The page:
Initially unveiled in late 2019, both the Shield TV and Shield TV Pro have been available internationally for some time but are just now launching down under.
Built on Android TV, both units offer Dolby Atmos and Dolby Vision, along with AI-Upscaling which Nvidia says is much more convincing and compelling than typical upscaling offered by other devices. Internally both have a new Tegra X1+ chip and come with a redesigned remote that promises six months of battery life.
The differences lie in the price tag AUS$249.95 vs AUS$349.95 and a bulkier design. As the title suggests, the Pro is technically superior with more RAM (3GB vs 2GB) and more internal storage (16GB vs 8GB). The Pro also has the ability to work as a Plex media server and offers access to a number of games from Lightspeed Studios (Nvidia’s in-house studio for remastering games).
Regardless of the standard vs Pro, what sets Nvidia Shield TV apart is its gaming capabilities. The device allows users to play via Nvidia’s GeForce Now game streaming service which, despite having ruffled the feathers of a number of publishers who have subsequently pulled support, offers a competitive edge over Google’s Stadia as users are able to play games they already own on PC rather than having to buy them again.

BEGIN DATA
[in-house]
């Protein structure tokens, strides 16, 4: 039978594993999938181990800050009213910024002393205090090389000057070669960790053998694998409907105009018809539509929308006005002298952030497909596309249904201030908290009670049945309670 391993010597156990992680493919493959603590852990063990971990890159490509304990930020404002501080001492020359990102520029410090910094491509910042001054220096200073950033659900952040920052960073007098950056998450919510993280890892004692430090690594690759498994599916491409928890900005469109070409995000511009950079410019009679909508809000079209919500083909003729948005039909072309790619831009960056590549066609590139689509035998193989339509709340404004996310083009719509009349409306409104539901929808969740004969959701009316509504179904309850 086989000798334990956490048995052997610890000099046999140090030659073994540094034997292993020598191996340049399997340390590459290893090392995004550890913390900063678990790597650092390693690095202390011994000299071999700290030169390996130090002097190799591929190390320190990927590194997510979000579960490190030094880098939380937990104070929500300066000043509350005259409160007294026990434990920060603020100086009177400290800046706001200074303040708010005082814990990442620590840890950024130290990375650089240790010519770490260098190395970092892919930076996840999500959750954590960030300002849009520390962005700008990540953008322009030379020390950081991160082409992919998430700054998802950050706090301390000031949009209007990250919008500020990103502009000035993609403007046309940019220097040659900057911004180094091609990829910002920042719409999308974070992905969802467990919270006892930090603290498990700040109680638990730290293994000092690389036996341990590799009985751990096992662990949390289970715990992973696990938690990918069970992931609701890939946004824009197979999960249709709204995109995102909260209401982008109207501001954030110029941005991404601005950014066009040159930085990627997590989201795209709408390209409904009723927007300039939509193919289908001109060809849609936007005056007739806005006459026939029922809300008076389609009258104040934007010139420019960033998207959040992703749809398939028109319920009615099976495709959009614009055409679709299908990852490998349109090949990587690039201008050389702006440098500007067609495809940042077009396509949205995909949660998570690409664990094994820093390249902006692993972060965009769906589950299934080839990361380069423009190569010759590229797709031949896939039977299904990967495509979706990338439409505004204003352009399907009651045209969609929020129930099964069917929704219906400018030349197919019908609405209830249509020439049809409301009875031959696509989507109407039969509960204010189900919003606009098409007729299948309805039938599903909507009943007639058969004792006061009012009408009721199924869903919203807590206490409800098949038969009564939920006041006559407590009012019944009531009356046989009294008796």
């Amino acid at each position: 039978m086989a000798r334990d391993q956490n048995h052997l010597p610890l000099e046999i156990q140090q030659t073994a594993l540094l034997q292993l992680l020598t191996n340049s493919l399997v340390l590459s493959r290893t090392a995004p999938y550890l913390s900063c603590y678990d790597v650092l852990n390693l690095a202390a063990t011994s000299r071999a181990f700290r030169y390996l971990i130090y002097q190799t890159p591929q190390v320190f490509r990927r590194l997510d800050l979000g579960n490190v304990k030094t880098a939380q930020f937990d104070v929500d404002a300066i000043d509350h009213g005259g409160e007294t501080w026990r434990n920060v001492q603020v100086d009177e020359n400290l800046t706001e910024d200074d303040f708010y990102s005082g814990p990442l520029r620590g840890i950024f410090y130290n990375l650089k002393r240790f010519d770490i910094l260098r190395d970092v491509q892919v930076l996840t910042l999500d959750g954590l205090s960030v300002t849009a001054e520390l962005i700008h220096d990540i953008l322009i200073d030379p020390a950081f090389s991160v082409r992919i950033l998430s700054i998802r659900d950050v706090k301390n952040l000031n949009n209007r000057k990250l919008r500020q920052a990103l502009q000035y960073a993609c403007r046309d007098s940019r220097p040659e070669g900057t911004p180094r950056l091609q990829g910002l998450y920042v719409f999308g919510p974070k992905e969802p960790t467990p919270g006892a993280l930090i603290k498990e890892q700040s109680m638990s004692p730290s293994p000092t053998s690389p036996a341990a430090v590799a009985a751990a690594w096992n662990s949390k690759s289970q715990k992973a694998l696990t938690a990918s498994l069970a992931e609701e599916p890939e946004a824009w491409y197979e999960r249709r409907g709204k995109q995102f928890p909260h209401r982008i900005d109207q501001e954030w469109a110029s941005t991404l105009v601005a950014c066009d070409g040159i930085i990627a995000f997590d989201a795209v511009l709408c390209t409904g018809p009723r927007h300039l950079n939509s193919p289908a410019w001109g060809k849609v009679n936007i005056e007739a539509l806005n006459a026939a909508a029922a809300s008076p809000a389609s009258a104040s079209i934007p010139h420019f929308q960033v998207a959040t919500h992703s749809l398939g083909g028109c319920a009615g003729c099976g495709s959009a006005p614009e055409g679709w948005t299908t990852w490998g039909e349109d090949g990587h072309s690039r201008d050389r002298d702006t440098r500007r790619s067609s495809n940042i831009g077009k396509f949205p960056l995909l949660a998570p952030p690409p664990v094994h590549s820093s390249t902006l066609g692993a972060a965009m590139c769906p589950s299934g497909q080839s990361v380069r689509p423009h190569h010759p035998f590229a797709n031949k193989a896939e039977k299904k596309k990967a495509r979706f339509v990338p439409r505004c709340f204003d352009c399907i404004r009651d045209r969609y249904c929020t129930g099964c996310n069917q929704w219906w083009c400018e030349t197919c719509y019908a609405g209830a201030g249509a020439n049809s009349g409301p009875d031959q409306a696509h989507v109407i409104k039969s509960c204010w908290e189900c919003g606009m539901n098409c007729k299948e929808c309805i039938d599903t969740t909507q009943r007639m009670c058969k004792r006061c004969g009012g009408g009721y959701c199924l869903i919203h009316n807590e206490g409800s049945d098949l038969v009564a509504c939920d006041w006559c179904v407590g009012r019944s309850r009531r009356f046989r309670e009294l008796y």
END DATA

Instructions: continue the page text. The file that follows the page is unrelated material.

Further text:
Outside of gaming, Nvidia Shield TV offers access to the full complement of streaming apps (Netflix, Amazon Prime Video, Disney+ et al.) with one noteworthy omission being Apple TV.
As reported by PC World, Nvidia is in talks with bringing the app to its devices internationally. A spokesperson reportedly told the local press: “we are in communication with them but we can’t give a timeline at this point.”
While Apple TV is available on some non-Apple devices – such as LG and Samsung smart TVs – the Cupertino iPhone maker has neglected to bring the platform to devices running Android.
Sky Deutschland updating Sky Q service digitaltveurope.com/2020/07/09/sky… https://t.co/rOCBE6cwsl
09 July 2020 @ 17:00:00 UTC